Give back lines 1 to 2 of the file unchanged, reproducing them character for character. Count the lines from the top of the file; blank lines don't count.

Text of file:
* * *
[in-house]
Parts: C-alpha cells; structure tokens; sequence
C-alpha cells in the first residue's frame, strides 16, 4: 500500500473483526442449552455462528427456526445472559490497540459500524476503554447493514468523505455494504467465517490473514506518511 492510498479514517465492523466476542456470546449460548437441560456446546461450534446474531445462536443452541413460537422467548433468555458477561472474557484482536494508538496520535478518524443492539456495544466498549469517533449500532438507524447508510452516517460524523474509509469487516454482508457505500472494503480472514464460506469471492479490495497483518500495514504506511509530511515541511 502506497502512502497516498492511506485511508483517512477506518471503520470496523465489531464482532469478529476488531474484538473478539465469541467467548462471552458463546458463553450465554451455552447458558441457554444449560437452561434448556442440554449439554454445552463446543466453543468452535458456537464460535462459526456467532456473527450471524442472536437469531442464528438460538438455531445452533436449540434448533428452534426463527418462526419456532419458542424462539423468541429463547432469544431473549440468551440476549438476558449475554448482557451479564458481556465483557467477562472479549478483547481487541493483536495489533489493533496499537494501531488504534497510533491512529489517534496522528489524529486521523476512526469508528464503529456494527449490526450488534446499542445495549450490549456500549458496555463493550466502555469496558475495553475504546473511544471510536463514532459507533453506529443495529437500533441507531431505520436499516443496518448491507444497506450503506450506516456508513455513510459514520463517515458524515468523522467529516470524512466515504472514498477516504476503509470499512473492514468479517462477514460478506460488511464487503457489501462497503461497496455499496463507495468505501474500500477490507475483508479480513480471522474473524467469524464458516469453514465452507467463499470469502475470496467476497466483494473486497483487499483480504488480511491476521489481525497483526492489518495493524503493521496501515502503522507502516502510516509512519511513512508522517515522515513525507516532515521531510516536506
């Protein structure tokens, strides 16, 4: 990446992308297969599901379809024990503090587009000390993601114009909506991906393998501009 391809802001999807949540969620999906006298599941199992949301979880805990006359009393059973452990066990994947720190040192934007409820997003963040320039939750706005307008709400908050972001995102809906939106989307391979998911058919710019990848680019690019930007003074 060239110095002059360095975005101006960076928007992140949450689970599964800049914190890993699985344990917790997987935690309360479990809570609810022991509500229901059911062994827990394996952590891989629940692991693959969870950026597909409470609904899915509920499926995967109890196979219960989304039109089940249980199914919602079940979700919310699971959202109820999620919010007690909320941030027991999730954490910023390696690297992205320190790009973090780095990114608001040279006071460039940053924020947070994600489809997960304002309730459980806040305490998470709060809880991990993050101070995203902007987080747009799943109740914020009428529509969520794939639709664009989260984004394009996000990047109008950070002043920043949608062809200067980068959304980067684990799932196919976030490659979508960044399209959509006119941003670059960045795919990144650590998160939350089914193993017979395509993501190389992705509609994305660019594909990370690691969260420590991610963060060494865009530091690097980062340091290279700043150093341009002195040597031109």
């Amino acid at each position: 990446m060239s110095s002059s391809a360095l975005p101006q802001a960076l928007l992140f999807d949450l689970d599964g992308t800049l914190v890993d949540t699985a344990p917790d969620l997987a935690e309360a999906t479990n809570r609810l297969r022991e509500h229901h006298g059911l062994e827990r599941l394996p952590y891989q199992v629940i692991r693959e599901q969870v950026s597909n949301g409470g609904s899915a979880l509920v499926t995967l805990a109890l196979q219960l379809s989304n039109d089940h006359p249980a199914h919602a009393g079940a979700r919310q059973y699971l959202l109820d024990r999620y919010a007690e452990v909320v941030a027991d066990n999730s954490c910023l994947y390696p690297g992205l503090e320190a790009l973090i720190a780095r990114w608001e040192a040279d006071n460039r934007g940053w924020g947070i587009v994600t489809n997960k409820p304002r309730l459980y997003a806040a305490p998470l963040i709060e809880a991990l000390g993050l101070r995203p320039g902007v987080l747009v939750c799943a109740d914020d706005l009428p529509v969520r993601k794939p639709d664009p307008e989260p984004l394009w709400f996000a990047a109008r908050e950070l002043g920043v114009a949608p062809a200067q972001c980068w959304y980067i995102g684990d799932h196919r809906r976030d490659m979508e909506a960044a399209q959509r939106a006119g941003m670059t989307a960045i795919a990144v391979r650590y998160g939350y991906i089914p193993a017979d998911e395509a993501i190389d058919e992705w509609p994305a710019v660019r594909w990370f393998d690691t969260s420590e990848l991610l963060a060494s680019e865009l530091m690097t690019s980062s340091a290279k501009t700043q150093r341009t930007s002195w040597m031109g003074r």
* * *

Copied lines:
[in-house]
Parts: C-alpha cells; structure tokens; sequence